Analysis Epic Games’ legal campaign to break Apple’s near absolute control over its iOS ecosystem received reinforcement this week from 35 US states, Microsoft, the Electronic Frontier Foundation, Public Citizen, and more than 50 academics, among others.
In 2020, Epic Games flouted Apple’s iOS App Store rules by directing players of its Fortnite game to buy in-game currency and items directly from its website at a lower price rather than through Cupertino.
Apple, deprived of its required 30 per cent cut of in-app sales, responded by removing Fortnite from its iOS App Store.
Epic Games answered with antitrust lawsuits in the US, Europe, UK, and Australia, a legal campaign clearly contemplated as a way to loosen Apple’s control over its iOS platform.
On September 10, 2021, US District Judge Yvonne Gonzalez Rogers issued a ruling that pleased neither side. She found Apple’s requirement that app developers not promote alternative payment mechanisms within their apps anti-competitive but did not find that Apple had illegally monopolized the market for mobile gaming transactions.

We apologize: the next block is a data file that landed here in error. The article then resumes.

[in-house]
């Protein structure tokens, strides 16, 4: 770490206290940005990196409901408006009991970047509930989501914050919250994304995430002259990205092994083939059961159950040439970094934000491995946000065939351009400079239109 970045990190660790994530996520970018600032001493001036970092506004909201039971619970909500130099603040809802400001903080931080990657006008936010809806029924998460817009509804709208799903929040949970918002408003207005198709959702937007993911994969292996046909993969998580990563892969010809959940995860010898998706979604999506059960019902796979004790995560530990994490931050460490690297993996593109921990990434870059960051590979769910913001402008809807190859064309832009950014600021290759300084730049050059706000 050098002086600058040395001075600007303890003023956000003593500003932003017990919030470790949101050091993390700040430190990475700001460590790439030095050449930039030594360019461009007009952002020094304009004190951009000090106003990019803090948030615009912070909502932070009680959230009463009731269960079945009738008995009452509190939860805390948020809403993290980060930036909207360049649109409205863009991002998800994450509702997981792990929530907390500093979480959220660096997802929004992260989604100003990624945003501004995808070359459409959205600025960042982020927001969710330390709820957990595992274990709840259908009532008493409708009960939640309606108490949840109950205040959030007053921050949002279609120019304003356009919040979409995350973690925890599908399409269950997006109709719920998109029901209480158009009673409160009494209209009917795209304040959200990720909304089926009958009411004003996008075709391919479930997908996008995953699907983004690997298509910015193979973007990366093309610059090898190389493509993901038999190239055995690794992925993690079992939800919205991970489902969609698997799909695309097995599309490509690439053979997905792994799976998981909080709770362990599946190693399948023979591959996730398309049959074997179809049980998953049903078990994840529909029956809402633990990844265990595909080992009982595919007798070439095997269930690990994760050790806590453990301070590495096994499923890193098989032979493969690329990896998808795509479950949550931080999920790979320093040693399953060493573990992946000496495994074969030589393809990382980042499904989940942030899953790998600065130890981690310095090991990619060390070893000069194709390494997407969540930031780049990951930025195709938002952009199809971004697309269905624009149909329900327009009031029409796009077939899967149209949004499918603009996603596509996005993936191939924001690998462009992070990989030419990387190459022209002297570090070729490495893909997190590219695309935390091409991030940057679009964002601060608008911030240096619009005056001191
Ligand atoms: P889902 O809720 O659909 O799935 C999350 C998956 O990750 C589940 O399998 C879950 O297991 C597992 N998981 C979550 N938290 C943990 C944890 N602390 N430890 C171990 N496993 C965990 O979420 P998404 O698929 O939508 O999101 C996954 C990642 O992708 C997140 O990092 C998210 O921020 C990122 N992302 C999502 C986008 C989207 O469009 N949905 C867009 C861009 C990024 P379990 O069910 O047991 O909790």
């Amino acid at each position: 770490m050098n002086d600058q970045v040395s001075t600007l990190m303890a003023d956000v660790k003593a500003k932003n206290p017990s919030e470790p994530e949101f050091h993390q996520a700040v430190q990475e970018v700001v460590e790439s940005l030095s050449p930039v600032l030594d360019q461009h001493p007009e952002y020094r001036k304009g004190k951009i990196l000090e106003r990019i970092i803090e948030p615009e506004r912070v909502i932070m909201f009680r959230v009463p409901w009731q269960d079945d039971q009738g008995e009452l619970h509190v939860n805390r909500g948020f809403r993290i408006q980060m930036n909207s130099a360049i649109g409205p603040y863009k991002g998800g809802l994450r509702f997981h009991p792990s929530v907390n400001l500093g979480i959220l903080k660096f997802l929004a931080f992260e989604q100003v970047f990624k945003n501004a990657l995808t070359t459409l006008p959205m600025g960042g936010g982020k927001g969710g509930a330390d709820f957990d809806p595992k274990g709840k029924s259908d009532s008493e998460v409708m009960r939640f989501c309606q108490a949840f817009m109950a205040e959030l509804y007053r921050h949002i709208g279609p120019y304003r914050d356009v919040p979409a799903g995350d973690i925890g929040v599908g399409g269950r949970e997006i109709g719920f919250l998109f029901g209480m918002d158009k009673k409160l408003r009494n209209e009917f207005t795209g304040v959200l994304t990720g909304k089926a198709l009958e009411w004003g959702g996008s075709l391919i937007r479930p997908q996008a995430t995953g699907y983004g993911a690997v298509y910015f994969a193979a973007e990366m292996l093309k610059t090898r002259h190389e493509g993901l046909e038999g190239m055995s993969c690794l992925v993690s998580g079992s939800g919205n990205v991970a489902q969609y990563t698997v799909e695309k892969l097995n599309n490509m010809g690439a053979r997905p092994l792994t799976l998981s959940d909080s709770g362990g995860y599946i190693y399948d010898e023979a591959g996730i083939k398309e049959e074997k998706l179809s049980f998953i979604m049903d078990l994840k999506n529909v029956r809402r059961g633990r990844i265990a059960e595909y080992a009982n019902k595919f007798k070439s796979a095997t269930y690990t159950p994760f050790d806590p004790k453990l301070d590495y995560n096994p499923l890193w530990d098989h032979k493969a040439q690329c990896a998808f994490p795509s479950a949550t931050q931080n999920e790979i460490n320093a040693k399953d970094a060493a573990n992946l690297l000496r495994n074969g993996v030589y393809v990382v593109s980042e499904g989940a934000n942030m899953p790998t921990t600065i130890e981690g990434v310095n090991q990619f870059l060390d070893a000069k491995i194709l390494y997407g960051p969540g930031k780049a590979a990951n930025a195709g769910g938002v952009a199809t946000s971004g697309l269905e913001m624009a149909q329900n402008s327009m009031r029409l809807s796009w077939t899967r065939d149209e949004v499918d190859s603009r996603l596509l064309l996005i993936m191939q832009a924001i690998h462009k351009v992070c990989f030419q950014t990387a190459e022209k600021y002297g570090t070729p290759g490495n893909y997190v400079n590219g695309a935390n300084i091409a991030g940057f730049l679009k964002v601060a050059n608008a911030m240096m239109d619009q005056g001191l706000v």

Her decision represented the third crack in Apple’s walled garden in the space of two weeks. In early September, 2021, Apple agreed to accommodate Japan’s Fair Trade Commission by allowing reader apps to include in-app links to external account setup.
That was a few days after Apple agreed to settle an antitrust complaint brought by a group of app developers, Cameron et al v. Apple Inc. [PDF], with relatively inconsequential concessions that included allowing developers to communicate outside of apps, via email, about alternative purchase options.
Epic Games won only one of its ten claims – the court found that the anti-steering provisions within Apple’s Developer Program License Agreement (DPLA) violate California’s Unfair Competition Law.